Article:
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SUBMOVENDAM IGNORANTIAM.

Ignorance must be done away with

Emblema 186.

Quod monstrum id? Sphinx[1] est. Cur candida virginis ora,
Et volucrum pennas, crura leonis habet?
Hanc faciem assumpsit rerum ignorantia: tanti
Scilicet est triplex caussa & origo mali.
Sunt quos ingenium leve, sunt quos blanda voluptas,
Sunt & quos faciunt corda superba rudes.
At quibus est notum, quid Delphica littera[2] possit,
Praecipitis monstrī guttura dira secant.
Namque vir ipse bipesque tripesque & quadrupes idem est
Primaque prudentis laurea nosse virum.

What monster is that? - It is the Sphinx. - Why has it the bright face of a maiden, the wings of birds, the legs of a lion? - Ignorance has assumed this form, because the cause and origin of this great evil is threefold. There are some whom frivolity makes ignorant, others the blandishments of pleasure, still others arrogance. But those who are aware of the force of the Delphic letter, these cut the dread throat of the lowering monster. For man himself is two-legged, three-legged, four-legged, one and the same, and the first victory of the wise is to know the man.

Notes:

1.  The Sphinx was a monster which lay in wait on the road to Thebes and killed all travellers who could not answer its riddle: What goes on four legs in the morning, two at mid-day, three at evening? Oedipus destroyed the monster by giving the correct answer, ‘Man’ (i.e the baby crawls on all fours , the youth walks upright on his two legs, the old man requires a stick). See below, 1.9 (Namque vir ipse...). See also Erasmus, Adagia 1209, Boeotica aenigmata.

2.  ‘the Delphic letter’, i.e. the letter E. See Plutarch, De E apud Delphos, an essay which discusses various explanations put forward for the ‘E’, a letter cast in bronze. At the end of the essay (392ff.), the letter is brought into connection with the inscription Gnothi sauton, ‘Know thyself’ (cf. 1.10), which greeted those who came to consult the oracle of Apollo at Delphi. See also Macrobius, Saturnalia 1.6.6.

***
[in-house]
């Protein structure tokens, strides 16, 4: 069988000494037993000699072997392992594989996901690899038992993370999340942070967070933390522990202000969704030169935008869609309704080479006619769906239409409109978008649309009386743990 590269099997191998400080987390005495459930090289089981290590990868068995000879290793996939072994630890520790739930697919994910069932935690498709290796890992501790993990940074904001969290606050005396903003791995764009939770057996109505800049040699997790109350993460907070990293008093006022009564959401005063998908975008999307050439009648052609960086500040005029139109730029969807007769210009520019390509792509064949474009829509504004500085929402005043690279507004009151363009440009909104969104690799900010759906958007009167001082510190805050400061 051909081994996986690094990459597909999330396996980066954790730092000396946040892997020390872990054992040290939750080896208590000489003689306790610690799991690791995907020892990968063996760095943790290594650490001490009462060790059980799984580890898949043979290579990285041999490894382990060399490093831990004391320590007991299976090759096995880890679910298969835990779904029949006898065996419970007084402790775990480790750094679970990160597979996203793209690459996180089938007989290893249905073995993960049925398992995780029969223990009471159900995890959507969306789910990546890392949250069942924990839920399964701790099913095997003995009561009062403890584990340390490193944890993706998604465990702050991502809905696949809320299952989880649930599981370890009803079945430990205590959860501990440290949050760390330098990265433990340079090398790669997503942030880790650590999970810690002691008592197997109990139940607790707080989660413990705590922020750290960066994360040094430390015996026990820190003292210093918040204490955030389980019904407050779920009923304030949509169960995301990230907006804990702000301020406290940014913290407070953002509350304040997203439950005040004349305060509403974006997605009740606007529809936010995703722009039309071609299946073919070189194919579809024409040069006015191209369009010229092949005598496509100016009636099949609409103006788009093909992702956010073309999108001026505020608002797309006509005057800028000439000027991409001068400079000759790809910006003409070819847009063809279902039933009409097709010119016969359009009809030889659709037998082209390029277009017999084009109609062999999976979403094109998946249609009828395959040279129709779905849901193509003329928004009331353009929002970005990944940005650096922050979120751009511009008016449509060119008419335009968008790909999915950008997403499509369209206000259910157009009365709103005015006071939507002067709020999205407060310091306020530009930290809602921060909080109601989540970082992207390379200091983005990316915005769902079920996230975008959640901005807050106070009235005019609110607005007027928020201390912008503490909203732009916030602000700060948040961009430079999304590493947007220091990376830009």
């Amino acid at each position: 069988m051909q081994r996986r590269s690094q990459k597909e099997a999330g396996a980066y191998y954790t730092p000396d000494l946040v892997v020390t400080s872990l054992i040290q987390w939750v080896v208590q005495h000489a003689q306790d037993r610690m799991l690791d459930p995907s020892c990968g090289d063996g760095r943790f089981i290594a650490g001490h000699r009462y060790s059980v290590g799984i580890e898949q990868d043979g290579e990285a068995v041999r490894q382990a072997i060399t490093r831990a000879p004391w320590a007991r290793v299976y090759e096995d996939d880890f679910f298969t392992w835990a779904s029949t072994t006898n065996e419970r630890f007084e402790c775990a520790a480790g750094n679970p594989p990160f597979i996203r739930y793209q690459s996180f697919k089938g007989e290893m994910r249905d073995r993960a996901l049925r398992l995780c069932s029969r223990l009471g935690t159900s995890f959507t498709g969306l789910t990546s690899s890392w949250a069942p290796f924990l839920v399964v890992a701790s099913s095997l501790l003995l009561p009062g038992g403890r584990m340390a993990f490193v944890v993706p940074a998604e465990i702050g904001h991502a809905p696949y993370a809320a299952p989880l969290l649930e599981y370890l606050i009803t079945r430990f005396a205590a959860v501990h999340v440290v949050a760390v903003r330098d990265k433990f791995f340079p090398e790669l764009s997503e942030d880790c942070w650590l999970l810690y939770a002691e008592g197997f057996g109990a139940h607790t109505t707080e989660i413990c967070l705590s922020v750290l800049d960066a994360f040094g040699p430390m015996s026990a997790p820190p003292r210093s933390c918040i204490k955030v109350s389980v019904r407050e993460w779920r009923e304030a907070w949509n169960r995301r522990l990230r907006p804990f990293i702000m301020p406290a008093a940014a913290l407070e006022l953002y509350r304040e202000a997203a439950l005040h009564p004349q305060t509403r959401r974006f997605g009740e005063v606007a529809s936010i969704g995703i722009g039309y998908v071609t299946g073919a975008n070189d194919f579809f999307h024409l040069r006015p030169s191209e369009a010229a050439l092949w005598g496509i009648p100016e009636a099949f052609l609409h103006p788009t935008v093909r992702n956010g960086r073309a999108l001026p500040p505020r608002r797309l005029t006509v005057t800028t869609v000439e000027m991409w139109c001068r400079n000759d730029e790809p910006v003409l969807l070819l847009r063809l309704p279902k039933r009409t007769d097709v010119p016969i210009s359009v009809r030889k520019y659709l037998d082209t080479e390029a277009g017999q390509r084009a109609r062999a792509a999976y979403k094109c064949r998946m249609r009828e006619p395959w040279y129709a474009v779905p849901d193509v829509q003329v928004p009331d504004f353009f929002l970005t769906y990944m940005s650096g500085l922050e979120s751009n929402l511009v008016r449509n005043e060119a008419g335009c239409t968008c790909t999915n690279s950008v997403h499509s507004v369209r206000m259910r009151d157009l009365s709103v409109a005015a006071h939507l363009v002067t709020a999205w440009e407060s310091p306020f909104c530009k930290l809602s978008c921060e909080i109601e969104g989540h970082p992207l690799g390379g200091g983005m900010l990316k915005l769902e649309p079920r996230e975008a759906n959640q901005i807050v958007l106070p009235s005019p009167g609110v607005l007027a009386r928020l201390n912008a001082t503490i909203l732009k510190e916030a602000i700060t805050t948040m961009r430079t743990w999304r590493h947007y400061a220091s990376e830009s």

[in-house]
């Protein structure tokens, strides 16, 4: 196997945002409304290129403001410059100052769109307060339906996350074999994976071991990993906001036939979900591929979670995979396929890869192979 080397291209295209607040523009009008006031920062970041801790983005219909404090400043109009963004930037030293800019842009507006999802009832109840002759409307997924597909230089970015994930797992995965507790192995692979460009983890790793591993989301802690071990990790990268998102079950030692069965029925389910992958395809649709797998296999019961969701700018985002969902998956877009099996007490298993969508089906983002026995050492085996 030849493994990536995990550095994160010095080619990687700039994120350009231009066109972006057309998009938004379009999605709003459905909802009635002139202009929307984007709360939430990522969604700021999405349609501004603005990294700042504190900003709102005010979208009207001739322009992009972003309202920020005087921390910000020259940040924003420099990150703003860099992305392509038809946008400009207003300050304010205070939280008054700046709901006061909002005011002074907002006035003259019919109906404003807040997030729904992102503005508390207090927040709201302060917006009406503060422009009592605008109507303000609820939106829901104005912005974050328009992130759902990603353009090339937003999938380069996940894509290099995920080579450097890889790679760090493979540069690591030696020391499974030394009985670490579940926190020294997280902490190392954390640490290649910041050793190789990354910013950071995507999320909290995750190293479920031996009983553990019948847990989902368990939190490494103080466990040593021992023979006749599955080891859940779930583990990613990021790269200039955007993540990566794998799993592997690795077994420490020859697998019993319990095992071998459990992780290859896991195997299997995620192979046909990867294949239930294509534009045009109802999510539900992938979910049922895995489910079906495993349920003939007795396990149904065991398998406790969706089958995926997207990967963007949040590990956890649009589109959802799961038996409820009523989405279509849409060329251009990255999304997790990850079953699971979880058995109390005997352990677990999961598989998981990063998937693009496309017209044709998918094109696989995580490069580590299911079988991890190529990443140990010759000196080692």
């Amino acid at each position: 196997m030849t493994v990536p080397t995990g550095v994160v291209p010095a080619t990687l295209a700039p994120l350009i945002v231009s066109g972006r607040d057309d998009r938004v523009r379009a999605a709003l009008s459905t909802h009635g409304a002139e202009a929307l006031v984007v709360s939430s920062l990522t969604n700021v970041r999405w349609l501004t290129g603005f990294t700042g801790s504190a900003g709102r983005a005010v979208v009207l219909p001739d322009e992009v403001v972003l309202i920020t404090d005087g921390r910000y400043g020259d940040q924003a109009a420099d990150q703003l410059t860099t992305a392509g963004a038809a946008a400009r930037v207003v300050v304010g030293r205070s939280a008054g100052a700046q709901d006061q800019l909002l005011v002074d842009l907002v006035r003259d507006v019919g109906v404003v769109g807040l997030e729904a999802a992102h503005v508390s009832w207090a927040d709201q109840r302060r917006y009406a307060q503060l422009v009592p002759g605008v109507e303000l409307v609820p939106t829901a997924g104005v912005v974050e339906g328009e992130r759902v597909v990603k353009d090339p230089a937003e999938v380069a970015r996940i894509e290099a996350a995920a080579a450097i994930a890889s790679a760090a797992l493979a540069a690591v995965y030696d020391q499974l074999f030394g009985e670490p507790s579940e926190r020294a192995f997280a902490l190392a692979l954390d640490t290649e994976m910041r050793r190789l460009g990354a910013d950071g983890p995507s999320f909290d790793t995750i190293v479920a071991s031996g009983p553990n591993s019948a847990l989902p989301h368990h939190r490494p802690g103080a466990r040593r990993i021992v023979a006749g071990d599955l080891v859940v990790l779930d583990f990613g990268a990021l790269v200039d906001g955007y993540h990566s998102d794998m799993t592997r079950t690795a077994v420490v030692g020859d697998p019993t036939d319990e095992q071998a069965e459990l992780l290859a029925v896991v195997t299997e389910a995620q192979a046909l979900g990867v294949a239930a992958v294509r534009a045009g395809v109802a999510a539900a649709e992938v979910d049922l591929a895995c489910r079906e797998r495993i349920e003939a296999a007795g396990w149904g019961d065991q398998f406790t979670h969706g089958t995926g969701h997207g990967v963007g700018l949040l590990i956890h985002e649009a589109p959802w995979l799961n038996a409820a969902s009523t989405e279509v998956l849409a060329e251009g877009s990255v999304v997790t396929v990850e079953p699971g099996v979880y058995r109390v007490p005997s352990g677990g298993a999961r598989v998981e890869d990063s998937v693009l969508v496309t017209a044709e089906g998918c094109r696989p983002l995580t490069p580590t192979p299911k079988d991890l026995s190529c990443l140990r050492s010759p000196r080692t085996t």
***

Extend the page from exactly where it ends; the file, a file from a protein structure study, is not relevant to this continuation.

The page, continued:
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  • fabulous beings with wings [31A458] Search | Browse Iconclass
  • Self-knowledge (+ emblematical representation of concept) [52A53(+4)] Search | Browse Iconclass
  • Ignorance; 'Ignoranza', 'Ignoranza di tutte le cose', 'Ignoranza in un ricco senza lettere' (Ripa) (+ emblematical representation of concept) [52AA5(+4)] Search | Browse Iconclass
  • Pleasure, Enjoyment, Joy; 'Allegrezza', 'Allegrezza da le medaglie', 'Allegrezza, letitia e giubilo', 'Diletto', 'Piacere', 'Piacere honesto' (Ripa) [56B1] Search | Browse Iconclass
  • Licentiousness, Lasciviousness; 'Lascivia', 'Licenza' (Ripa) (+ emblematical representation of concept) [57AA51(+4)] Search | Browse Iconclass
  • Pride, Loftiness; 'Alterezza in persona nata povera civile' (Ripa) (+ emblematical representation of concept) [57AA64(+4)] Search | Browse Iconclass
  • Frivolity (+ emblematical representation of concept) [57AA66(+4)] Search | Browse Iconclass
  • Delphic oracle [92B3721] Search | Browse Iconclass
  • Oedipus and the sphinx; he solves the riddle [94T33] Search | Browse Iconclass

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MENTEM, NON FORMAM,
plus pollere.

Intelligence matters, not beauty

Emblema. 187.

Ingressa vulpes in Choragi pergulam,
Fabre expolitum invenit humanum caput,
Sic eleganter fabricatum, ut spirītus
Solum deesset, caeteris vivesceret [=vivisceret] .
Id illa cum sumpsisset in manus, ait,
O quale caput est, sed cerebrum non habet.[1]

A fox, entering the store-room of a theatrical producer, found an actor’s mask, skilfully shaped, so finely fashioned that the spirit alone was missing, in all else it seemed alive. Taking it up, the fox addressed it - What a head is this, but it has no brain!

Notes:

1.  See Phaedrus, Fables 1.7 (also in iambic senarii); Aesop, Fables 43.


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